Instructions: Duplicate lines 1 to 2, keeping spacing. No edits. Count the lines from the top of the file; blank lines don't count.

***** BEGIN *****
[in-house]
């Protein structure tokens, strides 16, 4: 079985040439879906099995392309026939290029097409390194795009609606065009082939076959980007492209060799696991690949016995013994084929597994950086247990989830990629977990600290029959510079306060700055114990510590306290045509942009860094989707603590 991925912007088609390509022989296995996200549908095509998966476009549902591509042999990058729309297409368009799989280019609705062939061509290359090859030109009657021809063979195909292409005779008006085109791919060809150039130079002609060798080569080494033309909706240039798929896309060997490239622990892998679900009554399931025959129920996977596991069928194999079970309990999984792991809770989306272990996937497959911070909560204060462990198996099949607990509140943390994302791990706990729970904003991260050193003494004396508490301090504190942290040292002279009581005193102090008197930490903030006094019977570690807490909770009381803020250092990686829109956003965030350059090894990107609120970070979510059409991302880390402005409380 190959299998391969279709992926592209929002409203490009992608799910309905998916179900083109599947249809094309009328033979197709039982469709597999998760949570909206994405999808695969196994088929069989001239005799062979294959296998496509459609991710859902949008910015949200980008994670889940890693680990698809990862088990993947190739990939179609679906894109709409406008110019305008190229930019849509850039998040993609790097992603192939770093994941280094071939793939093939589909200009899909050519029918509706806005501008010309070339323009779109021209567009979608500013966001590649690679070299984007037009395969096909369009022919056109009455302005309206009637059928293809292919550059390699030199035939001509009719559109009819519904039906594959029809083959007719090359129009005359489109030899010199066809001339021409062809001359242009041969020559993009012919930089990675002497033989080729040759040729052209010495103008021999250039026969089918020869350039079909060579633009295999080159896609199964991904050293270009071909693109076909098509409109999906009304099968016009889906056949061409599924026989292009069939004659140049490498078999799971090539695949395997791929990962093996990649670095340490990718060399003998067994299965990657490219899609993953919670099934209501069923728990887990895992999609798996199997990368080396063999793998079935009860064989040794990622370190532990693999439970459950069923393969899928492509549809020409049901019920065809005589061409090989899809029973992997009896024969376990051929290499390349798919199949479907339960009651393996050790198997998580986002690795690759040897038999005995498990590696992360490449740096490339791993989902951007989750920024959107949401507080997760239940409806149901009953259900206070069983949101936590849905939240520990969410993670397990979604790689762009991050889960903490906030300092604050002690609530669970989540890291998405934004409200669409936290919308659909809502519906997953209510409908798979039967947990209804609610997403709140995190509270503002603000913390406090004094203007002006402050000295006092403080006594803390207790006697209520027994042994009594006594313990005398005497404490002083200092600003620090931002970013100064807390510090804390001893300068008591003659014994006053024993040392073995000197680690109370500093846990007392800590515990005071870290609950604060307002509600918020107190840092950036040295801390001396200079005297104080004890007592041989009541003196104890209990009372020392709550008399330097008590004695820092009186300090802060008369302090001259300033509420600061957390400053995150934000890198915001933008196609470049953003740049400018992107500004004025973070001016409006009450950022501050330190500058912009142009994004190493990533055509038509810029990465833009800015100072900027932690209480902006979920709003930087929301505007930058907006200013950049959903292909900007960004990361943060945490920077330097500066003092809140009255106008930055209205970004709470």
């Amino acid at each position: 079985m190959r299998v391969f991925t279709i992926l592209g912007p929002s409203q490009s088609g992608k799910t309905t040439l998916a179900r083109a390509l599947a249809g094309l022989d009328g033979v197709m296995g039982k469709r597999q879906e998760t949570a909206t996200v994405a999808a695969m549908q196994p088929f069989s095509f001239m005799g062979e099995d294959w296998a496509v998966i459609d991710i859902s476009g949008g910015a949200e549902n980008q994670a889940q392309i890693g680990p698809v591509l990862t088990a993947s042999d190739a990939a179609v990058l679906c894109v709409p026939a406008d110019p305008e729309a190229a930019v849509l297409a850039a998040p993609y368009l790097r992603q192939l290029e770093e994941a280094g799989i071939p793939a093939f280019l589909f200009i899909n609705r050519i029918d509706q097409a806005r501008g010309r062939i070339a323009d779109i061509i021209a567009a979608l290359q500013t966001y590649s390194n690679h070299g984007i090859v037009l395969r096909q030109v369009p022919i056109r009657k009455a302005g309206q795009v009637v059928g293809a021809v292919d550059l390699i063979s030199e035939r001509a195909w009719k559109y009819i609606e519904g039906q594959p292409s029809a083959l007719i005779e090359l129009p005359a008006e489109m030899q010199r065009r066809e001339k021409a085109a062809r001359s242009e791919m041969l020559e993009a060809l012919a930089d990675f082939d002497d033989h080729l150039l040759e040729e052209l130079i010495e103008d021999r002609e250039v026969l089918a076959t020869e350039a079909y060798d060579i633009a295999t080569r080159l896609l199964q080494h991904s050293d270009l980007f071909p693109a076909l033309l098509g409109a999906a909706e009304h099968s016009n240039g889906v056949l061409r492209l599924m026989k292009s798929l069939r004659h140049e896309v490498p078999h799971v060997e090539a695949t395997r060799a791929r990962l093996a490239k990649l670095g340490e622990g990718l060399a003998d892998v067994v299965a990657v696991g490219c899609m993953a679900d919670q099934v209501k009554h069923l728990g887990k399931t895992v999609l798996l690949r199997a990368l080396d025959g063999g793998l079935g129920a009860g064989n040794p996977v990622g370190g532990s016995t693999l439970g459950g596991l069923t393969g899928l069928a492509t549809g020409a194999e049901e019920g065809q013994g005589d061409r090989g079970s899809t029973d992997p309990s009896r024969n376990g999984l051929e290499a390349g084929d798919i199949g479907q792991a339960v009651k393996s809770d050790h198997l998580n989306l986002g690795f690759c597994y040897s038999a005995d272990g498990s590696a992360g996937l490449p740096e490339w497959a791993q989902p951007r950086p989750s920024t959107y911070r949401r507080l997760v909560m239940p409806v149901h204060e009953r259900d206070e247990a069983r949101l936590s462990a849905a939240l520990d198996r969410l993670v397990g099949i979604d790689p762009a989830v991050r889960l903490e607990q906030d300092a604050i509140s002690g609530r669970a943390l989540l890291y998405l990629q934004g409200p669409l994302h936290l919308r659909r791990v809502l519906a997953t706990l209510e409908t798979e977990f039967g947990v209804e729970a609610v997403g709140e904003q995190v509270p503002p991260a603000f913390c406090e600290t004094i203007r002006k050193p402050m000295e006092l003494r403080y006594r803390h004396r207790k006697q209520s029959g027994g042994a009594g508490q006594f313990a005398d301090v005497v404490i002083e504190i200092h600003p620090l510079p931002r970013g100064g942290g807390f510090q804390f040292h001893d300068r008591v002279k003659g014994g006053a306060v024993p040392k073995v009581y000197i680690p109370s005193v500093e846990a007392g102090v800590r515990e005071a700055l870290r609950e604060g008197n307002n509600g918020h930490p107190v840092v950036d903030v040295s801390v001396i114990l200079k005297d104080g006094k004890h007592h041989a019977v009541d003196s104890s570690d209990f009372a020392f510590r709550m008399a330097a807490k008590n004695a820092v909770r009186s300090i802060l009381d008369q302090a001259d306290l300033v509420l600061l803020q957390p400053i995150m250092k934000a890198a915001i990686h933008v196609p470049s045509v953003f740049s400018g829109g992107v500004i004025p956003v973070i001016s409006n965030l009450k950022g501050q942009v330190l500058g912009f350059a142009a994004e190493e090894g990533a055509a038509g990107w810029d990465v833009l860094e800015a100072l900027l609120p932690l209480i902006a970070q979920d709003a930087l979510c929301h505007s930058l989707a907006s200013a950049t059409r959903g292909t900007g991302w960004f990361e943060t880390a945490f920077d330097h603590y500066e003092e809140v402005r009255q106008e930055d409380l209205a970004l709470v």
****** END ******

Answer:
[in-house]
């Protein structure tokens, strides 16, 4: 079985040439879906099995392309026939290029097409390194795009609606065009082939076959980007492209060799696991690949016995013994084929597994950086247990989830990629977990600290029959510079306060700055114990510590306290045509942009860094989707603590 991925912007088609390509022989296995996200549908095509998966476009549902591509042999990058729309297409368009799989280019609705062939061509290359090859030109009657021809063979195909292409005779008006085109791919060809150039130079002609060798080569080494033309909706240039798929896309060997490239622990892998679900009554399931025959129920996977596991069928194999079970309990999984792991809770989306272990996937497959911070909560204060462990198996099949607990509140943390994302791990706990729970904003991260050193003494004396508490301090504190942290040292002279009581005193102090008197930490903030006094019977570690807490909770009381803020250092990686829109956003965030350059090894990107609120970070979510059409991302880390402005409380 190959299998391969279709992926592209929002409203490009992608799910309905998916179900083109599947249809094309009328033979197709039982469709597999998760949570909206994405999808695969196994088929069989001239005799062979294959296998496509459609991710859902949008910015949200980008994670889940890693680990698809990862088990993947190739990939179609679906894109709409406008110019305008190229930019849509850039998040993609790097992603192939770093994941280094071939793939093939589909200009899909050519029918509706806005501008010309070339323009779109021209567009979608500013966001590649690679070299984007037009395969096909369009022919056109009455302005309206009637059928293809292919550059390699030199035939001509009719559109009819519904039906594959029809083959007719090359129009005359489109030899010199066809001339021409062809001359242009041969020559993009012919930089990675002497033989080729040759040729052209010495103008021999250039026969089918020869350039079909060579633009295999080159896609199964991904050293270009071909693109076909098509409109999906009304099968016009889906056949061409599924026989292009069939004659140049490498078999799971090539695949395997791929990962093996990649670095340490990718060399003998067994299965990657490219899609993953919670099934209501069923728990887990895992999609798996199997990368080396063999793998079935009860064989040794990622370190532990693999439970459950069923393969899928492509549809020409049901019920065809005589061409090989899809029973992997009896024969376990051929290499390349798919199949479907339960009651393996050790198997998580986002690795690759040897038999005995498990590696992360490449740096490339791993989902951007989750920024959107949401507080997760239940409806149901009953259900206070069983949101936590849905939240520990969410993670397990979604790689762009991050889960903490906030300092604050002690609530669970989540890291998405934004409200669409936290919308659909809502519906997953209510409908798979039967947990209804609610997403709140995190509270503002603000913390406090004094203007002006402050000295006092403080006594803390207790006697209520027994042994009594006594313990005398005497404490002083200092600003620090931002970013100064807390510090804390001893300068008591003659014994006053024993040392073995000197680690109370500093846990007392800590515990005071870290609950604060307002509600918020107190840092950036040295801390001396200079005297104080004890007592041989009541003196104890209990009372020392709550008399330097008590004695820092009186300090802060008369302090001259300033509420600061957390400053995150934000890198915001933008196609470049953003740049400018992107500004004025973070001016409006009450950022501050330190500058912009142009994004190493990533055509038509810029990465833009800015100072900027932690209480902006979920709003930087929301505007930058907006200013950049959903292909900007960004990361943060945490920077330097500066003092809140009255106008930055209205970004709470």